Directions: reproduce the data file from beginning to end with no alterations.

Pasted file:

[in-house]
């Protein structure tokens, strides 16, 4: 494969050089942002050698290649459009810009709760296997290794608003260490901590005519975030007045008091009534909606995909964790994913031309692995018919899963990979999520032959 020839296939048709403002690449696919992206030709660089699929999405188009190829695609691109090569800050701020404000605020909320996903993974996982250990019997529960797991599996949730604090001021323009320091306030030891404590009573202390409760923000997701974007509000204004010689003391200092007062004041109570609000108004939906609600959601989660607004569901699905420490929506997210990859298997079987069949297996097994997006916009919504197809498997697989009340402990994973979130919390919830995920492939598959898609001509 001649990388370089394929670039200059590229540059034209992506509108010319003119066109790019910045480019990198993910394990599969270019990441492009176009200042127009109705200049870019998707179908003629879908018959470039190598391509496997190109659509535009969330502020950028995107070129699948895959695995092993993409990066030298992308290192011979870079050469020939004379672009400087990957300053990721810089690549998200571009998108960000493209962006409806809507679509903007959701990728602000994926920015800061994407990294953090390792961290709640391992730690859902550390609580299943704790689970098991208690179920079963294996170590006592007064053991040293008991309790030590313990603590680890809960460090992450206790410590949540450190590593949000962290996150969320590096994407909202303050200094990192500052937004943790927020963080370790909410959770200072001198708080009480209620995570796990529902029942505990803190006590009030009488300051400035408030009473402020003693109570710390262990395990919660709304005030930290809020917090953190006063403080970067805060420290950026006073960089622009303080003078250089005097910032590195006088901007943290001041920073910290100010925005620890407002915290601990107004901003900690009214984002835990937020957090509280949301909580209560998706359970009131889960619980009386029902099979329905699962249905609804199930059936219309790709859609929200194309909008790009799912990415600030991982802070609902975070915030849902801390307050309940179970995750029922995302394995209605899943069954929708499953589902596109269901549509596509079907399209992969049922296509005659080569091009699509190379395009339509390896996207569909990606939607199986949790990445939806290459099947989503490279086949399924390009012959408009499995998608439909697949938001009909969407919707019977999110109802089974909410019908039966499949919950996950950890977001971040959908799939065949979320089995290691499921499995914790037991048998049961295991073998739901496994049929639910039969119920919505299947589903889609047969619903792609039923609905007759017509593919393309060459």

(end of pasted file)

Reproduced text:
[in-house]
């Protein structure tokens, strides 16, 4: 494969050089942002050698290649459009810009709760296997290794608003260490901590005519975030007045008091009534909606995909964790994913031309692995018919899963990979999520032959 020839296939048709403002690449696919992206030709660089699929999405188009190829695609691109090569800050701020404000605020909320996903993974996982250990019997529960797991599996949730604090001021323009320091306030030891404590009573202390409760923000997701974007509000204004010689003391200092007062004041109570609000108004939906609600959601989660607004569901699905420490929506997210990859298997079987069949297996097994997006916009919504197809498997697989009340402990994973979130919390919830995920492939598959898609001509 001649990388370089394929670039200059590229540059034209992506509108010319003119066109790019910045480019990198993910394990599969270019990441492009176009200042127009109705200049870019998707179908003629879908018959470039190598391509496997190109659509535009969330502020950028995107070129699948895959695995092993993409990066030298992308290192011979870079050469020939004379672009400087990957300053990721810089690549998200571009998108960000493209962006409806809507679509903007959701990728602000994926920015800061994407990294953090390792961290709640391992730690859902550390609580299943704790689970098991208690179920079963294996170590006592007064053991040293008991309790030590313990603590680890809960460090992450206790410590949540450190590593949000962290996150969320590096994407909202303050200094990192500052937004943790927020963080370790909410959770200072001198708080009480209620995570796990529902029942505990803190006590009030009488300051400035408030009473402020003693109570710390262990395990919660709304005030930290809020917090953190006063403080970067805060420290950026006073960089622009303080003078250089005097910032590195006088901007943290001041920073910290100010925005620890407002915290601990107004901003900690009214984002835990937020957090509280949301909580209560998706359970009131889960619980009386029902099979329905699962249905609804199930059936219309790709859609929200194309909008790009799912990415600030991982802070609902975070915030849902801390307050309940179970995750029922995302394995209605899943069954929708499953589902596109269901549509596509079907399209992969049922296509005659080569091009699509190379395009339509390896996207569909990606939607199986949790990445939806290459099947989503490279086949399924390009012959408009499995998608439909697949938001009909969407919707019977999110109802089974909410019908039966499949919950996950950890977001971040959908799939065949979320089995290691499921499995914790037991048998049961295991073998739901496994049929639910039969119920919505299947589903889609047969619903792609039923609905007759017509593919393309060459």